GS Chandy
Posts:
7,952
From:
Hyderabad, Mumbai/Bangalore, India
Registered:
9/29/05


Re: Please help me with the following question
Posted:
Mar 8, 2013 7:53 PM


Responding to Robert Hansen's (RH's) post of Mar 8, 2013 9:15 PM (pasted below my signature), Written mainly at around 0400 hours; to be sent much later, whenever Internet becomes available again  right now it's not accessible:
SPOILER! === I've not yet looked at the solution that Joe Niederberger seems to have posted. However, in what you (RH) have posted (copy below my signature), you have got it right that the 12 coins are divided into 3 groups of 4 each (A,B,C), and two groups (say A, B) are weighed against each other.
That is 'Weighing I'  Groups A and B only.
If A and B are equal in weight, then the 'odd' coin must be in group C  and the problem is reduced to finding the odd coin out of 4 in 2 weighings. See later.
If groups A and B are NOT equal in weight, then the 'odd' coin is in either A or B  the difficulty arises because you don't know whether the 'odd' coin is heavier or lighter.
But you DO know that all the coins in group 'C' are of the same weight! It is ESSENTIAL to use this bit of information.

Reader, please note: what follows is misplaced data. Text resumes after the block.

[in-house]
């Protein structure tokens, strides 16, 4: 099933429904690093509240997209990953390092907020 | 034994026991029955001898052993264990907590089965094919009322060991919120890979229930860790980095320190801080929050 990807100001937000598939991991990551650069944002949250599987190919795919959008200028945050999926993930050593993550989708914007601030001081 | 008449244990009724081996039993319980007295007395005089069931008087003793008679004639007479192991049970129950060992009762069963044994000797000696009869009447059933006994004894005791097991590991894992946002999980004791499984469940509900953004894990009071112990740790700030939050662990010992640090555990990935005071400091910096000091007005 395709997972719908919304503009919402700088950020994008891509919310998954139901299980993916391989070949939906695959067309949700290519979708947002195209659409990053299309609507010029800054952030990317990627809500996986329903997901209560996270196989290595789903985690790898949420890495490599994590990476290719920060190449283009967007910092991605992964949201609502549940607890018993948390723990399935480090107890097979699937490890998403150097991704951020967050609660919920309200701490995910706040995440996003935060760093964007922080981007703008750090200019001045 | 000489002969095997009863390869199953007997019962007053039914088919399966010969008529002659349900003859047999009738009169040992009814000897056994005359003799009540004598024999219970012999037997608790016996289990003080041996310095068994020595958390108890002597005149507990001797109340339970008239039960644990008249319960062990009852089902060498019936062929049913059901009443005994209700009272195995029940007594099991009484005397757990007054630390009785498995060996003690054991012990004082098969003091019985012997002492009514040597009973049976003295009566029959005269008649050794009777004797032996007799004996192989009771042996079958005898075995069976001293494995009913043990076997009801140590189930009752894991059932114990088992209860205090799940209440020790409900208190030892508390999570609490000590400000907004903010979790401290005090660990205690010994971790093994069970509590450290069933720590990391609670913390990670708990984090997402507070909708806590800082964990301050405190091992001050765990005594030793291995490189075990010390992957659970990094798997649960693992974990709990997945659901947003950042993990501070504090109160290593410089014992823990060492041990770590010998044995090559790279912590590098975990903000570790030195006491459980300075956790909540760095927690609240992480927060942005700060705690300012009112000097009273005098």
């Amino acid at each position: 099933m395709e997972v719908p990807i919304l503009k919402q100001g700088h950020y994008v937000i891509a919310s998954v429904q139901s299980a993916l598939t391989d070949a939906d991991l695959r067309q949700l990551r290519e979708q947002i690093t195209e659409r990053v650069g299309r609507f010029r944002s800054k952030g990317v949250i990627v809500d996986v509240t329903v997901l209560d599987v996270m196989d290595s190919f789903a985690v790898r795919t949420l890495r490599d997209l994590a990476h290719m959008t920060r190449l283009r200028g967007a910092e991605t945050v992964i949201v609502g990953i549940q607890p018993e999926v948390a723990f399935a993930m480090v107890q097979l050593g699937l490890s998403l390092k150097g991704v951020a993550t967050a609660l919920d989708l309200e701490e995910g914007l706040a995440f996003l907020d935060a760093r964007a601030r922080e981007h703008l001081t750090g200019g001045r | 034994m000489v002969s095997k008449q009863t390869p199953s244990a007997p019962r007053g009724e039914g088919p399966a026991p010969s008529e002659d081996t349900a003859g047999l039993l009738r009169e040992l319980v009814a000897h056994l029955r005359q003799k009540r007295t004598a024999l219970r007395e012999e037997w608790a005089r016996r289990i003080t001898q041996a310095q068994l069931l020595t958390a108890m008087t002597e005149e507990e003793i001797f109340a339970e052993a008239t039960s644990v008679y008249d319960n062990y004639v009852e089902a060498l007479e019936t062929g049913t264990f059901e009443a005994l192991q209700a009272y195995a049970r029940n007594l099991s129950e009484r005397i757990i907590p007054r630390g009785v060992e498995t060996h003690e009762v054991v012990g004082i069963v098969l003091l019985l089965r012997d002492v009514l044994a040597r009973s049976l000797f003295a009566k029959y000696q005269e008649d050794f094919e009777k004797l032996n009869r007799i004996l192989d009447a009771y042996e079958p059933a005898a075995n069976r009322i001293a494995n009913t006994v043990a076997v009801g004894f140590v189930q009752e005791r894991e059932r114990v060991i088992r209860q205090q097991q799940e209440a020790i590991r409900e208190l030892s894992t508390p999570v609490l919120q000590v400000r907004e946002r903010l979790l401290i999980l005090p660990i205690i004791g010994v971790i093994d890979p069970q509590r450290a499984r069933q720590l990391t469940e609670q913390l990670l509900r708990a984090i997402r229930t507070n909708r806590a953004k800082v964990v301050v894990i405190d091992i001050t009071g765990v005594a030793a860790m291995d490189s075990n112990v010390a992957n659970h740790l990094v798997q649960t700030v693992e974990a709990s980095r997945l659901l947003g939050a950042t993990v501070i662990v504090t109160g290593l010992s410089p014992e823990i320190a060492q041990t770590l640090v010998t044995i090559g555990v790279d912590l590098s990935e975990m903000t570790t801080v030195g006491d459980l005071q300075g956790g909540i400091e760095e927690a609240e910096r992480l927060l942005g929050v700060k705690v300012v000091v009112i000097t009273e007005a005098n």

Back to groups A and B: Suppose group A is lighter. Then you know the following: i) IF the 'odd' coin happens to be lighter, it will be in group A. ii) IF the 'odd' coin is heavier, it HAS to be in group B. iii) ALL coins in group C are of equal weight  and we shall use these as 'reference coins'.
It is ESSENTIAL to use these bits of information as well.
The crucial 'idea' is simply to take out 3 coins from group A (the lighter group), and 3 coins from group B (the heavier group) and put one of these sets of 3 coins aside. One must keep in mind whether you are putting aside coins from the 'heavier' or the 'lighter' group.
Say we put 3 coins from group B (from the heavier scale pan) aside  call this group 'D' (3 coins only). If the 'odd' coin happens to be heavier, then it may be in D, or it may be the one coin left from group B.
Now put the 3 coins from group A (lighter group) into the scale pan of group B. Put 3 coins from group C (all equal) into scale pan of group A.
Weigh again  this is 'Weighing II'.
Now, I have some preparation to do for a workshop (for which purpose I had risen early  it's about 4 AM Indian Standard Time now). Also I'm a bit bored. I believe it should now be possible to work out the rest of the problem with no hassles at all. The neat 'trick' (what in fact gave me the "EUREKA!" moment) was to take three coins out from each of groups 'A' 'B' and, keep one such set aside and put the other set into the other group's scale pan.
Once that 'trick' is discovered, all of the rest of the problem more or less solves itself  you DO need to remember to use the reference weights of the coins in group C.